What surpises me the most is that the jury did not return practically immediately. I would have expected that the process would have involved a straw vote off the top wherein a 'not guilty' would have been levelled on virtually all charges. Perhaps they are deliberating on whether he deserves a slap on the wrist for the Jesus Juice.

The unfortunate thing is that if found innocent that Michael will be free to do as he pleases. What he needs is a good shake. He may not be deserving of jail time, but he needs disciplining. He needs someone to sit him down and explain to him that no matter how many records he has sold, no matter how many Beatles songs he buys, no matter how elitely famous his is, he is just another dude on the big blue marble, no less fallible than the rest of us. And no matter how hard he proclaims that 'people just don't understand' the sad fact is that it is he who just doesn't understand.

Thursday, June 02, 2005

Renegging on the Devil

The Jackson trial is on the cusp of it's final phase. As I write this, the Prosecution is, according to the projected time-line, delivering thier closing arguments.
Naturally I have my thoughts, but I'm going to save them for tomorrow as today I want to weigh in on a criminal trial here at home.

Karla Holmolka.

In short for those who don't know the essence of the case.
Twelve years ago Karla Holmolka and her husband Paul Bernardo were tried for raping and murdering a pair of girls in their basement. Karla turned evidence on Paul - under the guise of the abused wife - for a reduced sentence (12 years). No sooner had the deal been inked when a video tape of the murders was uncovered. What did the video tape show? Holmolka gleefully participating in the murders with Bernardo - no sign of coersion.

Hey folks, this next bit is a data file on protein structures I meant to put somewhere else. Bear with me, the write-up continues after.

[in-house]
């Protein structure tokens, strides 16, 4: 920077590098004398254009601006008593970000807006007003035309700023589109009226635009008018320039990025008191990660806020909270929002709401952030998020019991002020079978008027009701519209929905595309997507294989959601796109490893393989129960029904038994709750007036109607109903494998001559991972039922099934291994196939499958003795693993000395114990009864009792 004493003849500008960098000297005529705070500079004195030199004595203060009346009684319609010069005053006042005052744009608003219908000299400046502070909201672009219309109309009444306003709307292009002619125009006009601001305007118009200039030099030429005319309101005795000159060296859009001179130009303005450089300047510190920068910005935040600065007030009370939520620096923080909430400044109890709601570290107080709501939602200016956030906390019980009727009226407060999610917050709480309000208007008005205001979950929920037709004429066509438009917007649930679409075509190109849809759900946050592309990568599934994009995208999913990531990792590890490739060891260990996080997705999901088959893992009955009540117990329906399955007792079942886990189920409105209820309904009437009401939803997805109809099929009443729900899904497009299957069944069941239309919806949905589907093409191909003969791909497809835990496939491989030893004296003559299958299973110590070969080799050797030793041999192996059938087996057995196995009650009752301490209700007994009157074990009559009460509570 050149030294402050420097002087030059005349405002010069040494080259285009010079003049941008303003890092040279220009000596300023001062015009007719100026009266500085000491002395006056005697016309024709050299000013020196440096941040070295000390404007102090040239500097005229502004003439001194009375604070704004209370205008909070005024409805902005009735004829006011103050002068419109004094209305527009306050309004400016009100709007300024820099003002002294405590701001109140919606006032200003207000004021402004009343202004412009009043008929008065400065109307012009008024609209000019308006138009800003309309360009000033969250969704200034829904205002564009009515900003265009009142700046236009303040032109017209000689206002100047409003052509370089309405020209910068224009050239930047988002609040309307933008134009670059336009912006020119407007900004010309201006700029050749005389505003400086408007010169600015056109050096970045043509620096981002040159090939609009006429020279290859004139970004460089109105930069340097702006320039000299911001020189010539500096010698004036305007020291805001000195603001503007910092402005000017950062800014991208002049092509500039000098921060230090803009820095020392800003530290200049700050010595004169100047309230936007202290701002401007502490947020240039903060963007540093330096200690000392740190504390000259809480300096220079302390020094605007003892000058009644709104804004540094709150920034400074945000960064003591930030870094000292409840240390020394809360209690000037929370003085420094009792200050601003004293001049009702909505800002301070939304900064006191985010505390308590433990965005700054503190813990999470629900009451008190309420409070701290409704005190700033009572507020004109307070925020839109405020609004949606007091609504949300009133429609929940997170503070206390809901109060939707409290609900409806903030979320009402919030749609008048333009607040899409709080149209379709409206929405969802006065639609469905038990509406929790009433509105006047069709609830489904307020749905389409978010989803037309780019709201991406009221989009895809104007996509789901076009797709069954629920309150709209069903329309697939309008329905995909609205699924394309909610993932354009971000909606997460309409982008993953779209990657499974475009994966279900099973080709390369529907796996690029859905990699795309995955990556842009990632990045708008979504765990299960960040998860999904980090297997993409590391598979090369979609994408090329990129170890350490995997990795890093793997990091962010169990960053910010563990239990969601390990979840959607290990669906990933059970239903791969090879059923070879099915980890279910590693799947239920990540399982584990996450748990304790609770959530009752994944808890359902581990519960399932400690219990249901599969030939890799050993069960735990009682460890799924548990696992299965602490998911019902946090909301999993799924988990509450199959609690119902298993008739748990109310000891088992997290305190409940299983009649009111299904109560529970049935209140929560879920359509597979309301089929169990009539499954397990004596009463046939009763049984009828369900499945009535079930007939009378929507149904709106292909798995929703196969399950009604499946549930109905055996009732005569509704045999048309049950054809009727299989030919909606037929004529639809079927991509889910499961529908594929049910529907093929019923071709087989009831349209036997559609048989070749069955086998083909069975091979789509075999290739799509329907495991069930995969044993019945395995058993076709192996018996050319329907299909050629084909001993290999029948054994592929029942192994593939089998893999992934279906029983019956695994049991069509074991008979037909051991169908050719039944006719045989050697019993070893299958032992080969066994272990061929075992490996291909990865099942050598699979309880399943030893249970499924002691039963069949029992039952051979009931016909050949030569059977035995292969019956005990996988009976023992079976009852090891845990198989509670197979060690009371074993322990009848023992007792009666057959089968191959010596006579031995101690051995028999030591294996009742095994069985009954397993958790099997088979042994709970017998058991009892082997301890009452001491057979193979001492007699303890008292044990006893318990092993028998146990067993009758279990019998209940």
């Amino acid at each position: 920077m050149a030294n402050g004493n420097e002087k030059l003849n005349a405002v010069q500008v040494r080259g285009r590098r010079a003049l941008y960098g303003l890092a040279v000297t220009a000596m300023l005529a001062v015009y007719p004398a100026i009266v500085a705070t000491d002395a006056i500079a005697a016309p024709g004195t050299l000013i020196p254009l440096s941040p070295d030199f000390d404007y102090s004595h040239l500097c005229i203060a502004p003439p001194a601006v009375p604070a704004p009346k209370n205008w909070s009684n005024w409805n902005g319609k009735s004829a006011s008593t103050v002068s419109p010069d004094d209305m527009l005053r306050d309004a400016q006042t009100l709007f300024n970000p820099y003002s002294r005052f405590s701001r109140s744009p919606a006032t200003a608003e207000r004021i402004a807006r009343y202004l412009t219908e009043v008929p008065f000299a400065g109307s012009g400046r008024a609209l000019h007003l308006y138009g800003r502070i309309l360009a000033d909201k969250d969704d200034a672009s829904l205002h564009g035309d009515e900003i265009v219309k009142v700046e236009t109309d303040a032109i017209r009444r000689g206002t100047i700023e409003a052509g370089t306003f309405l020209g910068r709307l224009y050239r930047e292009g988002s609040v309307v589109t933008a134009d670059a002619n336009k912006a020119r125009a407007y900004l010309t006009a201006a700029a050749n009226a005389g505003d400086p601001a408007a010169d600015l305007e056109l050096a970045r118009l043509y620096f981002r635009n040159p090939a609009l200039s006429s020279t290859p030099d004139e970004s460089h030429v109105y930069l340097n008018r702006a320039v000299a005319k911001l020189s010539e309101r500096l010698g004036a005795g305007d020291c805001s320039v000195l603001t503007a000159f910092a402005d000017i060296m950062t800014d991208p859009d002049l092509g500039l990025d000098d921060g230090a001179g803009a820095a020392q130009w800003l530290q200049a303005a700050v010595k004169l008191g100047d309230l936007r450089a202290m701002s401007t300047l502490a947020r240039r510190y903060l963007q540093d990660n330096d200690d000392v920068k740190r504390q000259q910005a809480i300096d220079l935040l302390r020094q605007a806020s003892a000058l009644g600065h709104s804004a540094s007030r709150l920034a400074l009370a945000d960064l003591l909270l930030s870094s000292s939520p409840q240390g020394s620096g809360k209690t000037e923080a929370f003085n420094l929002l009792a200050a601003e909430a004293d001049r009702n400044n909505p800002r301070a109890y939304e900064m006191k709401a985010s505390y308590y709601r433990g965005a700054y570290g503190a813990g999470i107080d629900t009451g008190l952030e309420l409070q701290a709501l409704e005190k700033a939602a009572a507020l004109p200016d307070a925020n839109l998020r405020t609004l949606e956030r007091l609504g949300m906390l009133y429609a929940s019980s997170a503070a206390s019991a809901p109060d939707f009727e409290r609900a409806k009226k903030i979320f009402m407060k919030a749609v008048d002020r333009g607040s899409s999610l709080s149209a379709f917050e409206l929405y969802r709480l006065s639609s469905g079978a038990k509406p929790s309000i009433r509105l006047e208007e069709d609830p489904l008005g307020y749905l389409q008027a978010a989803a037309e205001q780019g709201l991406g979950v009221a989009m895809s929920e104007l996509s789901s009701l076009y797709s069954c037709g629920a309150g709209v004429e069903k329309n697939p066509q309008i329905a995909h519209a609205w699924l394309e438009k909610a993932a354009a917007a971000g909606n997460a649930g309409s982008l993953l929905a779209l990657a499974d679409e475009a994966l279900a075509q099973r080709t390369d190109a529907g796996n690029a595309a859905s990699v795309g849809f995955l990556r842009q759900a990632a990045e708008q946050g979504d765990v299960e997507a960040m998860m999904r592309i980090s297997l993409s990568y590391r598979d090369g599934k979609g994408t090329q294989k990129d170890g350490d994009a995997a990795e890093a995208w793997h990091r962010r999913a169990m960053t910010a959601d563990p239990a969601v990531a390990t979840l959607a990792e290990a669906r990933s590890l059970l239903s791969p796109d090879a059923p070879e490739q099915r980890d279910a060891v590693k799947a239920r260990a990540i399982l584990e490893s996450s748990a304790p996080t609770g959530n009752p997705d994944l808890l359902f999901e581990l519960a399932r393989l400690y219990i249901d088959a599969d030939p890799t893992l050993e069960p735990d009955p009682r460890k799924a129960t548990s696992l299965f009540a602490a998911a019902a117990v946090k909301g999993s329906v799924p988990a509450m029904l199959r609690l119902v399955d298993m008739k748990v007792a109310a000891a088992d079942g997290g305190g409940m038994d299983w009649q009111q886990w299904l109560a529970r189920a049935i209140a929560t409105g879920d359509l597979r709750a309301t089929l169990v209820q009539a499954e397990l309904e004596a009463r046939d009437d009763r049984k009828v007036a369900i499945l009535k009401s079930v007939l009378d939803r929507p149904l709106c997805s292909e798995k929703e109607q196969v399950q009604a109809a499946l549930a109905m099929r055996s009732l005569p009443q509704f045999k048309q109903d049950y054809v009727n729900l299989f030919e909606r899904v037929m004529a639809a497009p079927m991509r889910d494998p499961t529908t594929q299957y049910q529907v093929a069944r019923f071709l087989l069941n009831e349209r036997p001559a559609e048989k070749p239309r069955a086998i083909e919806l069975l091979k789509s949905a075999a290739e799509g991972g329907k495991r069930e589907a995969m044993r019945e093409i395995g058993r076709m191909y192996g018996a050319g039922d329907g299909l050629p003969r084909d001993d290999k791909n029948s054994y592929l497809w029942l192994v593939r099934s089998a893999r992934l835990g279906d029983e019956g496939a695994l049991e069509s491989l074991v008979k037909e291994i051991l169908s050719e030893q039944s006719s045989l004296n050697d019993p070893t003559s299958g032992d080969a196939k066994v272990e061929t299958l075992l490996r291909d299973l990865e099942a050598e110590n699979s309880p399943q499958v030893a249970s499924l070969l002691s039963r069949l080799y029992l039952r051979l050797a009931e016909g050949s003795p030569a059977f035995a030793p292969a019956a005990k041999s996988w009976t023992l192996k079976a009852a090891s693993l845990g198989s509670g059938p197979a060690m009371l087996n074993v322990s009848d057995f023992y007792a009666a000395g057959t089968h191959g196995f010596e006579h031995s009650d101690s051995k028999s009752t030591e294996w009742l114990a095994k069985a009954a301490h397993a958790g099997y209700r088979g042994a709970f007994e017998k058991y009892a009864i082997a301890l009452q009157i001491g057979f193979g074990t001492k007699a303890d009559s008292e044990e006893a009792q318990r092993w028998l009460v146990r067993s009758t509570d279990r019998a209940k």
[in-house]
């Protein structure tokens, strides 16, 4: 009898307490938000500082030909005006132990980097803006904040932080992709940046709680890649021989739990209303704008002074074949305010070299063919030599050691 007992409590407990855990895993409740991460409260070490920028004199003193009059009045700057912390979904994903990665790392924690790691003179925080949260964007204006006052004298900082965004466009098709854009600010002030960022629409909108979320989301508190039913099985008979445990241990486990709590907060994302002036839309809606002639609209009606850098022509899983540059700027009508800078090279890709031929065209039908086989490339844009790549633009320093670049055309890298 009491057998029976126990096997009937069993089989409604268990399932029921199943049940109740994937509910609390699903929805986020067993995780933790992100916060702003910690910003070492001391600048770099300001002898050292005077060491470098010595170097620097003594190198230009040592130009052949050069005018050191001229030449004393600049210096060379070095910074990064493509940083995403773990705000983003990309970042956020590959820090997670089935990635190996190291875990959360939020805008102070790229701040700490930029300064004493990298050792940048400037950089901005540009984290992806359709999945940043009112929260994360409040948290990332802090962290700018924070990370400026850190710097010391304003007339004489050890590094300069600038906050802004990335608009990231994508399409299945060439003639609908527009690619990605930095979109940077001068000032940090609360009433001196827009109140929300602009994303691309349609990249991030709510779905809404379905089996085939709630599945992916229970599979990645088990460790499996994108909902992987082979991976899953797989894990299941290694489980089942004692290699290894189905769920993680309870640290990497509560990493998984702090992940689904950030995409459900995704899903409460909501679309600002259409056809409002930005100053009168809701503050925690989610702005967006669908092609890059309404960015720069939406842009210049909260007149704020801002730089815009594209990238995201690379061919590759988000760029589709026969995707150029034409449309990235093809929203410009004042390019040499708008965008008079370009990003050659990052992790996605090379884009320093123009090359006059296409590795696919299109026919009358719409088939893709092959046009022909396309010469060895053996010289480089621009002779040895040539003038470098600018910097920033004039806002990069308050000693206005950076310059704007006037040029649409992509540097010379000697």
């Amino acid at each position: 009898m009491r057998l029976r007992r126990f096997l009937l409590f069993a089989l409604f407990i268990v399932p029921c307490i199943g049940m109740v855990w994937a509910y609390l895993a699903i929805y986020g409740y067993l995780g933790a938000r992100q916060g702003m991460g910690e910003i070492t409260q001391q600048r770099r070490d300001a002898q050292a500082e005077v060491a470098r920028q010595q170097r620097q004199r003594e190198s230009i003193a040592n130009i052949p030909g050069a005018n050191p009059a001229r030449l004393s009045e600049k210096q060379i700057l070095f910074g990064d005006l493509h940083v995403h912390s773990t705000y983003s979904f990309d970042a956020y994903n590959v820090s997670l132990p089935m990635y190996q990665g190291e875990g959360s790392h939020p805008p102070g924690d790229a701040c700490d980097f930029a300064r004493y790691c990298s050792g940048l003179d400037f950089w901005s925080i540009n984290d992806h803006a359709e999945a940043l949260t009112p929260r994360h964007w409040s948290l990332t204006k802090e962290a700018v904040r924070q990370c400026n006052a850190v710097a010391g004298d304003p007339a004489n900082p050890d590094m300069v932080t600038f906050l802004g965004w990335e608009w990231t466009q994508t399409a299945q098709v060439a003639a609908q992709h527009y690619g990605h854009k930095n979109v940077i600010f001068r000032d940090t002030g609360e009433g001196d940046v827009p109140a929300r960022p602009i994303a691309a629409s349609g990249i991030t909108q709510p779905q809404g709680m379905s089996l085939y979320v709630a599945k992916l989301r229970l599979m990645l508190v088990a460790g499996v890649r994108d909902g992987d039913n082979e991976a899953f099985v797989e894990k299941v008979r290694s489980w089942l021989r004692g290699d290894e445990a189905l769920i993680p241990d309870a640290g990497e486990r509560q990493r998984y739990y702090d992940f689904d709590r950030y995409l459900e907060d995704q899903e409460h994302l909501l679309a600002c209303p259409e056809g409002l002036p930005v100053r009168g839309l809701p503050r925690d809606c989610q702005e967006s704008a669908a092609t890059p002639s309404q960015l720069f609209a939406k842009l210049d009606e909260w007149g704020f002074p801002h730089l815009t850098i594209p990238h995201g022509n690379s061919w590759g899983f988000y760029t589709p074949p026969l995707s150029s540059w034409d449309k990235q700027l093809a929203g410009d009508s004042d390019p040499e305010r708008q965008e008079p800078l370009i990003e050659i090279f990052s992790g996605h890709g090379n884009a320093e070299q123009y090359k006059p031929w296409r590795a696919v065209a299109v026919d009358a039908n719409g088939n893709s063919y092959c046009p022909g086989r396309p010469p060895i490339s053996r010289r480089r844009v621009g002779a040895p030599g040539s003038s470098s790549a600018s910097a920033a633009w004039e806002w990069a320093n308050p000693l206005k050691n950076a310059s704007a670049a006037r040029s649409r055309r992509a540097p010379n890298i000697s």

Now, she is on the cusp of being released. But the courts are trying to put in place measures by which she will be monitored - possibly for life - as if she were on probation or even house arrest.

I don't know about this one. I can be quoted as recently having said in reference to her well publicized upcoming release, something to the effect of "she should be locked up for life." Which I think is absolutely true. I think that the deal that was made was a terrible mistake - but that is all in hindsight, isn't it? I believe that our country has got to stand behind our words, and the ground rules we lay out - even if they should prove faulty. Don't get me wrong. If a law (or legal decision such as it is in this case) is a problem, we should change it. But we can't change it retroactively. Any rulings based on a law that changes have GOT to be grandfathered, for better or for worse. Living any other way would be tyrannical.